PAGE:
Compassion Fatigue, Burnout, and Related Issues


Every health care provider need to be concerned about burnout and compassion fatigue because of the detrimental effects on the well-being. Compassion fatigue, a special type of burnout, does not only affect the physical well being of the caregiver, but also emotional, psychological, economical, and social aspects of health. Compassion fatigue and burnout can be professionally devastating since the patients are affected. The patients are at risk of receiving care that is of poor quality. The etiologies of compassion fatigue are unavoidable. It is hard for the caregiver to recognize burnout unless one is aware of it. In this paper, compassion fatigue and burnout is analyzed with a focus on concepts, warning signs, cause, needs of the caregiver, and coping strategies.

Concepts and Warning Signs

Compassionate fatigue and burnout occur when the caregiver’s restorative processes are less than the compassionate energies (Potter et al., 2010). Compassionate energy is used when the caregiver develop a symbiotic relationship with patients and gain pleasure helping them. With time, the caregiver become exhausted and experience burnout. Compassionate fatigue develops gradually. Day & Anderson (2011) asserted that it begin with compassion discomfort, then compassion stress, and finally compassion fatigue.

The concepts of compassion fatigue depend on the affected aspects of health and they include somatic, cognitive, emotional, behavioral, spiritual, and intellectual (Melvin, 2012). The somatic concept means that the physical being of the caregiver is affected. The warning signs are exhaustion, headache, insomnia, and breathing difficulties. The cognitive concept is an indication that the caregiver is experiencing psychological disturbances and the warning signs are inability to concentrate, apathy, and confusion (Potter et al., 2010).

The emotional concept revolves around the interference of the mood of the caregiver. The warning signs are depression, irritability, anger, and hopelessness. When the emotional reserves of the caregiver are depleted, the caregiver may become uncaring (Day & Anderson, 2011). Emotional depletion affects the behavior of the caregiver. In the behavioral concept, the warning signs are a change in eating habits, poor sleep patterns, and hyper-vigilance (Potter et al., 2010). With regard to the spiritual concept, the caregiver starts questioning religion and feel that there is no purpose of living (Melvin, 2012). The intellectual concept of compassion fatigue means that the caregiver cannot think critically and the warning signs are poor judgment, loss of memory, and disordered thinking (Day & Anderson, 2011).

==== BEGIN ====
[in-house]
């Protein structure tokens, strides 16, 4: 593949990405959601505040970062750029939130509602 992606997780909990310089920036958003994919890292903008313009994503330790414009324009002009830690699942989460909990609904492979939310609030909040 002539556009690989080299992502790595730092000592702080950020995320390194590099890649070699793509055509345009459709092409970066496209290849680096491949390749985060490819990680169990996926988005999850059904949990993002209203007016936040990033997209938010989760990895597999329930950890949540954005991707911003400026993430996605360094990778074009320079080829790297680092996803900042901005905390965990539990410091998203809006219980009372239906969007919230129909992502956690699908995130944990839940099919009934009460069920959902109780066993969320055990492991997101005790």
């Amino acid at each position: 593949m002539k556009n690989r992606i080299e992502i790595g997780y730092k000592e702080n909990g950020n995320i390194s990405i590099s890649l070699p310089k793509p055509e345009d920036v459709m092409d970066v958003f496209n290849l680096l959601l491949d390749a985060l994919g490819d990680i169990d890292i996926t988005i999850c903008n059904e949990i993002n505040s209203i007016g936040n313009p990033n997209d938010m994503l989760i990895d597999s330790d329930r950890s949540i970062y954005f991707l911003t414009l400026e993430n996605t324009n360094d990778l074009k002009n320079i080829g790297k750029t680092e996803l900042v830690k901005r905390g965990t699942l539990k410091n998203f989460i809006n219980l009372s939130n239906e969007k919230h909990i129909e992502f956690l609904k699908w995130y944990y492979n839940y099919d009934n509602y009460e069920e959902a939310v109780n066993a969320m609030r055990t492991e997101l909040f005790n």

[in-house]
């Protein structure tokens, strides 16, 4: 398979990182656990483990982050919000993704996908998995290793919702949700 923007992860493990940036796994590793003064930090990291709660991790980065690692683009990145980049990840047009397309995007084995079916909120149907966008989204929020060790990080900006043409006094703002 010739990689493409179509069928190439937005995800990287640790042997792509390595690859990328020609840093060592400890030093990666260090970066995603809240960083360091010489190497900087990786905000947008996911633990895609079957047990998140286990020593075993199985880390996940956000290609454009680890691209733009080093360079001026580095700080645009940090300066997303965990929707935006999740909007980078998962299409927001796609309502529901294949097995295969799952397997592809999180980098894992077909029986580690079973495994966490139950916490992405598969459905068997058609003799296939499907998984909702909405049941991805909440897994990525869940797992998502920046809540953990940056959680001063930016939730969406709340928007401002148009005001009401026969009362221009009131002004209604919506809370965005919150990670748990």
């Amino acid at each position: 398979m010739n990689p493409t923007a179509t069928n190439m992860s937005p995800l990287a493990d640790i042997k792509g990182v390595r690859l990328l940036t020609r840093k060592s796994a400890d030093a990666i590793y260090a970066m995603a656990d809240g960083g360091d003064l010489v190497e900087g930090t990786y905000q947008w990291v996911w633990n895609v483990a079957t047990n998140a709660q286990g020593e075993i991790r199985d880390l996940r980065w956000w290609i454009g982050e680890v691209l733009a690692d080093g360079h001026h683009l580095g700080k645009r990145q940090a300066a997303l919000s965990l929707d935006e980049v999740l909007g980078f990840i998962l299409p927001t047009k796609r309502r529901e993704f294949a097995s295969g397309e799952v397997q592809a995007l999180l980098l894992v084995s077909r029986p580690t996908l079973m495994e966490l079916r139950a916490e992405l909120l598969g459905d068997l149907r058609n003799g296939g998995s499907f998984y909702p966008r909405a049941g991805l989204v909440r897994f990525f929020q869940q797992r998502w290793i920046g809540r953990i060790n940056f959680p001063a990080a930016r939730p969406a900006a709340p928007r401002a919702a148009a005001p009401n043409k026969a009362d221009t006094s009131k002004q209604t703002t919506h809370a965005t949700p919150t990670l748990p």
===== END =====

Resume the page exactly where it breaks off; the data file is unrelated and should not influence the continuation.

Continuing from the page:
The Cause

Potter et al. (2010) asserted that compassion fatigue is an outcome of stress. The burnout comes about when the caregiver is helping a traumatized patient. The caregiver is preoccupied with the patient’s trauma to such an extent that the traumatizing experience is always on the caregiver’s mind, even when the patient is away. According to Melvin (2012), compassion fatigue or burnout is experienced when the caregiver has prolonged and continuous contact with the patient. This means that the caregiver will develop a therapeutic relationship with the patient and with time, empathy as well as sympathy will set in, predisposing the caregiver to compassion fatigue.

Day & Anderson (2011) claimed that compassion fatigue is associated with personal factors and the condition of the patient. A caregiver will experience compassion fatigue depending on the personality and the work experience. It is difficult for a caregiver with a hardy personality and effective coping strategies to experience compassion fatigue. Compassion fatigue or burnout is common in newly employed caregiver than in those with working experience (Potter et al., 2010). Certain patients’ conditions put the health caregiver at risk of developing compassion fatigue. Melvin (2012) reported that compassion fatigue is common when the caregiver is caring for patients with terminal conditions, and those with financial threat.

The Needs of the Caregiver

It is imperative that the needs of the caregivers are identified and maintained because at one time, a caregiver will experience compassion fatigue. It is highly significant that the caregiver attempt to maintain a balance between the physical, the emotional, the psychological, and the spiritual aspects of health (Day & Anderson, 2011). The physical needs of the caregiver are the need to rest and to meditate. The caregiver should have time off and relax so that the depleted physical energy can be restored (Potter et al., 2010). In order for the caregiver to feel loved, someone else needs to take the caring role as the caregiver relaxes.